The case arose from an explosion on a residential construction site. The explosion killed a worker and seriously injured his son, who was also working at the site. Both men were employed by Great Green Barrier Co., which did not have workers’ compensation insurance. As a result, pursuant to G.L. c. 152, § 18, the general contractor, Henry C. Becker Custom Building Ltd., was liable for the workers’ compensation obligations. This obligation arises under the policy in Massachusetts that a general contractor is responsible to hire only subcontractors which have workers’ compensation insurance available for their employees.

The defendant argued that the statutory scheme prevented the plaintiffs from making third party claims once they had accepted lump sum workers’ compensation settlements pursuant to G.L. c. 152, § 23, which ordinarily bars workers from maintaining negligence claims against their employers if they have accepted workers’ compensation benefits. While this argument had persuaded the trial court, which granted summary judgment for the defendant, the ruling had been overturned by the Appeals Court. Wentworth v. Henry C. Becker Custom Bldg. Ltd, 76 Mass.App.Ct. 507 (2010).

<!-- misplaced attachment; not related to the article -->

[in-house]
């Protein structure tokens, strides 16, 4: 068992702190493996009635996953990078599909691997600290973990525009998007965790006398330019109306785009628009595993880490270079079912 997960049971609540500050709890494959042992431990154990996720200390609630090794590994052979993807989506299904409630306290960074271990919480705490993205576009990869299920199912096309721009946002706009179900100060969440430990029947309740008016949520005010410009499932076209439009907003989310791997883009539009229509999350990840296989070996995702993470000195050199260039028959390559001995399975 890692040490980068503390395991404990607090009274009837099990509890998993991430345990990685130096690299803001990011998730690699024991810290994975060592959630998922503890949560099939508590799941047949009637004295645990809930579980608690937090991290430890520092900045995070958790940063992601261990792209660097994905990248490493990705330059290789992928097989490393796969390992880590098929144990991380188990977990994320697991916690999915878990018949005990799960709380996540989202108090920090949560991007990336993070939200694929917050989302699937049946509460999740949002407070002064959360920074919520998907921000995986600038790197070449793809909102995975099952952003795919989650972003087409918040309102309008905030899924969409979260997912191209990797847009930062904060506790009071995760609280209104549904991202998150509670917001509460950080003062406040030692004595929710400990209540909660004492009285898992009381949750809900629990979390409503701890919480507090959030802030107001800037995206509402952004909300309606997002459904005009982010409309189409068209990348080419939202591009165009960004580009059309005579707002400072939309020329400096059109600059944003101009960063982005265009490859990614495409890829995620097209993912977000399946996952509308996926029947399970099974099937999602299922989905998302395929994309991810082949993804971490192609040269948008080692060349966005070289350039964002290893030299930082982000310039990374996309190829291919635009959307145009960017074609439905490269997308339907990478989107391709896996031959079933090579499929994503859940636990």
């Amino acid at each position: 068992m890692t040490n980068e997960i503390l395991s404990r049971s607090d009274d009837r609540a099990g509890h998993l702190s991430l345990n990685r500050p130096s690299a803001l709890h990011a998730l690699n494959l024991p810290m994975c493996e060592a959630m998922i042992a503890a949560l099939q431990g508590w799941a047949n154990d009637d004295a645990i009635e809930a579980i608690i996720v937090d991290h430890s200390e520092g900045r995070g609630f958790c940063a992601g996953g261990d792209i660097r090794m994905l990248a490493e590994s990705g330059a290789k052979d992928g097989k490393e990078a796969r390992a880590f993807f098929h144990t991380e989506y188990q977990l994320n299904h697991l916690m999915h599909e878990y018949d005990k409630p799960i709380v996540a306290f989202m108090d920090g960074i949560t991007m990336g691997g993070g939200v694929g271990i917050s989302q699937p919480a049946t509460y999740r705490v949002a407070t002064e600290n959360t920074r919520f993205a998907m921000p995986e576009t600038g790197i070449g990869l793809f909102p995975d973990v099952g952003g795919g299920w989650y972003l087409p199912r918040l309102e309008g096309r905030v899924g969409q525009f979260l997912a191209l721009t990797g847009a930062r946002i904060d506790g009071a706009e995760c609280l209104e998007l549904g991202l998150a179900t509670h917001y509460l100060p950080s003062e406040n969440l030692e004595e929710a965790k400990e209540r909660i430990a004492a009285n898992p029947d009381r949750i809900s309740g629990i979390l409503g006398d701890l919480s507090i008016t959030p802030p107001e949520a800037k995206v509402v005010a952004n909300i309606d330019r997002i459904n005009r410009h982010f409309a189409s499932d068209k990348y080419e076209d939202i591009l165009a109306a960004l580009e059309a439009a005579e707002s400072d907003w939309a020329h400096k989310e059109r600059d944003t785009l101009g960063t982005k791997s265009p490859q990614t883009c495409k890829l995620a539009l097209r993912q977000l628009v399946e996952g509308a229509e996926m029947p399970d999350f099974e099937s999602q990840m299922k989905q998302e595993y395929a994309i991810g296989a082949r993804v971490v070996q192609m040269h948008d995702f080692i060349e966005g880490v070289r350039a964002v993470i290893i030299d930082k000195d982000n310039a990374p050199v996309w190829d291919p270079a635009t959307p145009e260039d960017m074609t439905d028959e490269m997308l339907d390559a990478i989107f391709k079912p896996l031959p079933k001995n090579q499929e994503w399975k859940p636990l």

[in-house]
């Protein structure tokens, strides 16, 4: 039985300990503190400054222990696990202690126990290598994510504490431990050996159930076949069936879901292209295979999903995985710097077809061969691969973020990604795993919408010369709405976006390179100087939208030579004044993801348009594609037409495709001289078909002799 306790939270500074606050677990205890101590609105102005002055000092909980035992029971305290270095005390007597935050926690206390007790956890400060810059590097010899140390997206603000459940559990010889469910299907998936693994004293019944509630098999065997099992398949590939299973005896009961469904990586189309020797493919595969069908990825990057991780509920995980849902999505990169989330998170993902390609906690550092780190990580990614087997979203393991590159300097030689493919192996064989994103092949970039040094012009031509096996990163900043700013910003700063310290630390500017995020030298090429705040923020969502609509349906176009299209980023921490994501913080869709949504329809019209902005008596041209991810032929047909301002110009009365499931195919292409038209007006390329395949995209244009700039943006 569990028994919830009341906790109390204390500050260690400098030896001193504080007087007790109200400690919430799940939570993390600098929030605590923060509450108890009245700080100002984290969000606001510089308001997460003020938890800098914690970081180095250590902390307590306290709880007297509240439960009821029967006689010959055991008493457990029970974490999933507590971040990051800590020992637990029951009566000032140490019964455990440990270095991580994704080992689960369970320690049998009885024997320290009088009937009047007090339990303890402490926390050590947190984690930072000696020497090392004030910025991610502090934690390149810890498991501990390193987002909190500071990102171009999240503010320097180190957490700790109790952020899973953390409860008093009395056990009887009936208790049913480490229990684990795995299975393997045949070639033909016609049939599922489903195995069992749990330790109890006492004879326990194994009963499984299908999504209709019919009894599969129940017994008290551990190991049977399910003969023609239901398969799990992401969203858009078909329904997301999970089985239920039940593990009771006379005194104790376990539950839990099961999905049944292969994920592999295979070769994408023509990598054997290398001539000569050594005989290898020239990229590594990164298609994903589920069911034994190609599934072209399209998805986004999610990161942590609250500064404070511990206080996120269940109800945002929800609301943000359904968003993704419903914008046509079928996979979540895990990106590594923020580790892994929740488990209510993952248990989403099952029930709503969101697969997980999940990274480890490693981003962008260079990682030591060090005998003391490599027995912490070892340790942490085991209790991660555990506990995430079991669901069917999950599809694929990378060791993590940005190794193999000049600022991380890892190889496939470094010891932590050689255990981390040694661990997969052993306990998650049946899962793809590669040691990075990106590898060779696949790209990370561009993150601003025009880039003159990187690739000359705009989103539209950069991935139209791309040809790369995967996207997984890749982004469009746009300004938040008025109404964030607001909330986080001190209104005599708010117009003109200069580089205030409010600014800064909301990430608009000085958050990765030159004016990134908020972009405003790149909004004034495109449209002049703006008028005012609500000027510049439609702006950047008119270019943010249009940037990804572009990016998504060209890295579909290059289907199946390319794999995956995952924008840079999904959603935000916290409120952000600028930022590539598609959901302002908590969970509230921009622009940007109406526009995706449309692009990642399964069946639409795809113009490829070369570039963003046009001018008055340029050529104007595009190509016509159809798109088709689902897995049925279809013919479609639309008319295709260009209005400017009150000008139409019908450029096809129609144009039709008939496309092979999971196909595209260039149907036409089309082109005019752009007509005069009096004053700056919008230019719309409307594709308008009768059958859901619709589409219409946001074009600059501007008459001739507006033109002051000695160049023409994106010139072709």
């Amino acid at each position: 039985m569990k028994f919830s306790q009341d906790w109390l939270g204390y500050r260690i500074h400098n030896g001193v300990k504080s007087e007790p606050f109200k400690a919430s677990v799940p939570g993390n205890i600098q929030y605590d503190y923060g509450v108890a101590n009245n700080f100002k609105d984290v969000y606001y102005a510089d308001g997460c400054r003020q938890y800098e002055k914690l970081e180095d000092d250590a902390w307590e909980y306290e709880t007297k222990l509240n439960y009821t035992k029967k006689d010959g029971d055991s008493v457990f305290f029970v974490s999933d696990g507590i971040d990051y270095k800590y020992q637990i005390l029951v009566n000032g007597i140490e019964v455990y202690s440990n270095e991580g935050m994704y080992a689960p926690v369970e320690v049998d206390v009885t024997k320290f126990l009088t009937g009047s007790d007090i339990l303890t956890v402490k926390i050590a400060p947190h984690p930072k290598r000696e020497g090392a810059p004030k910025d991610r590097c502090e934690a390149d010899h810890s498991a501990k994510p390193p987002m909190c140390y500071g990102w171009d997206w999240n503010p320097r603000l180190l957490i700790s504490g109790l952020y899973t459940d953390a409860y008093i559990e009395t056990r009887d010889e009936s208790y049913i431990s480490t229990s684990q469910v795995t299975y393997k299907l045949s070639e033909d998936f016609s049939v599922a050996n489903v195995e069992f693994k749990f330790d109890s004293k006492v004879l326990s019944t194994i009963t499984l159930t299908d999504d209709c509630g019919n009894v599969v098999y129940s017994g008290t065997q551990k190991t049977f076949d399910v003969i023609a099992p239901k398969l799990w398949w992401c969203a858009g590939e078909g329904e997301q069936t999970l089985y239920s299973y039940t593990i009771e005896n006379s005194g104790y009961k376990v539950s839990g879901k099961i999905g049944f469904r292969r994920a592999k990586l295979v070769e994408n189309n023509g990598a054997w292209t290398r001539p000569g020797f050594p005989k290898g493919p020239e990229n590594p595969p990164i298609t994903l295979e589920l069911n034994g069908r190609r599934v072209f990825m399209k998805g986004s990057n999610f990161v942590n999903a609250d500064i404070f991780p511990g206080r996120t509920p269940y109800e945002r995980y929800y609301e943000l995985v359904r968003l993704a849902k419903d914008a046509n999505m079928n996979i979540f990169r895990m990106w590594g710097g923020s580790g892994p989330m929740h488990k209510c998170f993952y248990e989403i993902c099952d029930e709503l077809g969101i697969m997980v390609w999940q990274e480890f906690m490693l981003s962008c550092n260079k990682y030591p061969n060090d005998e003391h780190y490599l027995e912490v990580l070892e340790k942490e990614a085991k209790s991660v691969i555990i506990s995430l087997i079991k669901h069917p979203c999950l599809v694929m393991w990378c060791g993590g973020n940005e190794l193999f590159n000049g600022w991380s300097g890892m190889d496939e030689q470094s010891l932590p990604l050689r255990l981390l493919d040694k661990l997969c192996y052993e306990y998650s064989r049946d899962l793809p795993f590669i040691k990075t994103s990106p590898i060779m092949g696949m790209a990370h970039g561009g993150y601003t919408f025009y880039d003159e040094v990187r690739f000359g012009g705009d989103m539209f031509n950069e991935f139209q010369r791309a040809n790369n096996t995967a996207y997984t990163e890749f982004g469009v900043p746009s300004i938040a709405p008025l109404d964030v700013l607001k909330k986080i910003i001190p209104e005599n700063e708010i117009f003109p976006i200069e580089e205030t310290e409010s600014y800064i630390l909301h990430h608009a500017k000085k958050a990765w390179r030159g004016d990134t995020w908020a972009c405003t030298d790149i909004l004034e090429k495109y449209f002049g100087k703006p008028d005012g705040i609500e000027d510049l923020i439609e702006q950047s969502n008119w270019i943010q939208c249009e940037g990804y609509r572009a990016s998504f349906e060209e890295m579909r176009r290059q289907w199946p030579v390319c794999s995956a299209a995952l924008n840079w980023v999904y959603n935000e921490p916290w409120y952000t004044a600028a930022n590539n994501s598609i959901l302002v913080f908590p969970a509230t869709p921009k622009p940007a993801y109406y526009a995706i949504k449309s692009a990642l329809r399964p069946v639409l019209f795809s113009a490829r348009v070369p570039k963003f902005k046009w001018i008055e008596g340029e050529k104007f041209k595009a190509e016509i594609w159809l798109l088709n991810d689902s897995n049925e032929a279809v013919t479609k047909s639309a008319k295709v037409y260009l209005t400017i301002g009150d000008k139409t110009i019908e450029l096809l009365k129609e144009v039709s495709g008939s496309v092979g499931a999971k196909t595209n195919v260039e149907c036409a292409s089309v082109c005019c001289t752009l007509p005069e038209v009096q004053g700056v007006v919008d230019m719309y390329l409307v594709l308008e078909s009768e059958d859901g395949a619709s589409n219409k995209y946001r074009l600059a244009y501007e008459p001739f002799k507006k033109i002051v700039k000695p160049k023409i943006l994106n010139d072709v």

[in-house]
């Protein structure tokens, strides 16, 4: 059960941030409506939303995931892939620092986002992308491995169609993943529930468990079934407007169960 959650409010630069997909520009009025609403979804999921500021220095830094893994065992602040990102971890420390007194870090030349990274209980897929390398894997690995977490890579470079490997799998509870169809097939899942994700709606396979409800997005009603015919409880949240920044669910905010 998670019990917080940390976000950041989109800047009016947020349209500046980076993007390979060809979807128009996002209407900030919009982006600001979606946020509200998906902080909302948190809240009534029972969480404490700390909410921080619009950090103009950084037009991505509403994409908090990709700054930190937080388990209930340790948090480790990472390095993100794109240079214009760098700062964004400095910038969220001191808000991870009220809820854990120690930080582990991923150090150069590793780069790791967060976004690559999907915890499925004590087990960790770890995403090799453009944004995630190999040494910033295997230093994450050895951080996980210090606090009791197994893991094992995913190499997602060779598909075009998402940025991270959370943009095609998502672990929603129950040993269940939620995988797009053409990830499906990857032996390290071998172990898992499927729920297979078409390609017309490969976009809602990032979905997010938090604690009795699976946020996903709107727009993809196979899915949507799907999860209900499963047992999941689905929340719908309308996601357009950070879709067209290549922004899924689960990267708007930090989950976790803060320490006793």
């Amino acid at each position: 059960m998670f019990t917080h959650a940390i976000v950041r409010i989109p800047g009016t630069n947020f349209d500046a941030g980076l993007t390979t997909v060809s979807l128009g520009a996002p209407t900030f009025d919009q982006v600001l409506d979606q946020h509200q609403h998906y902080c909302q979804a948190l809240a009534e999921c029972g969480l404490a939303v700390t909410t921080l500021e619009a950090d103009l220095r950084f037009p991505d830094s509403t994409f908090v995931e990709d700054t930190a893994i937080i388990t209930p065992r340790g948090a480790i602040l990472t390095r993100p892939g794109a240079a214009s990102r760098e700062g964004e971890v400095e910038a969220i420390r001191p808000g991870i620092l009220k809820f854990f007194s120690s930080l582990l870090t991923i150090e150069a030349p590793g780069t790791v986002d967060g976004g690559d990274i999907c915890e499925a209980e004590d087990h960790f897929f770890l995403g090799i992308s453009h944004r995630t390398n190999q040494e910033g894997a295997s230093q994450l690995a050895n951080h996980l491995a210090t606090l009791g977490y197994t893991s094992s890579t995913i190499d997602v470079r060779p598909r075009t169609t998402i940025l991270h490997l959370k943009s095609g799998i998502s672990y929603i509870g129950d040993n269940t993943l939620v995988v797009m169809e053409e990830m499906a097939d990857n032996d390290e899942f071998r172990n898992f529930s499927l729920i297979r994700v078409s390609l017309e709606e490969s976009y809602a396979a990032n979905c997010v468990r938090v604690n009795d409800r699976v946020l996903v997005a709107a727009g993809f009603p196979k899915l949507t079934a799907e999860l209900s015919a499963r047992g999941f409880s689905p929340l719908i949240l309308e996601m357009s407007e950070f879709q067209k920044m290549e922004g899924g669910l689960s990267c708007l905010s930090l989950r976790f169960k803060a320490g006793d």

The SJC granted further appellate review and affirmed the Appeals Court ruling, which reversed the summary judgment for the defendant.

Click here for more information on this case.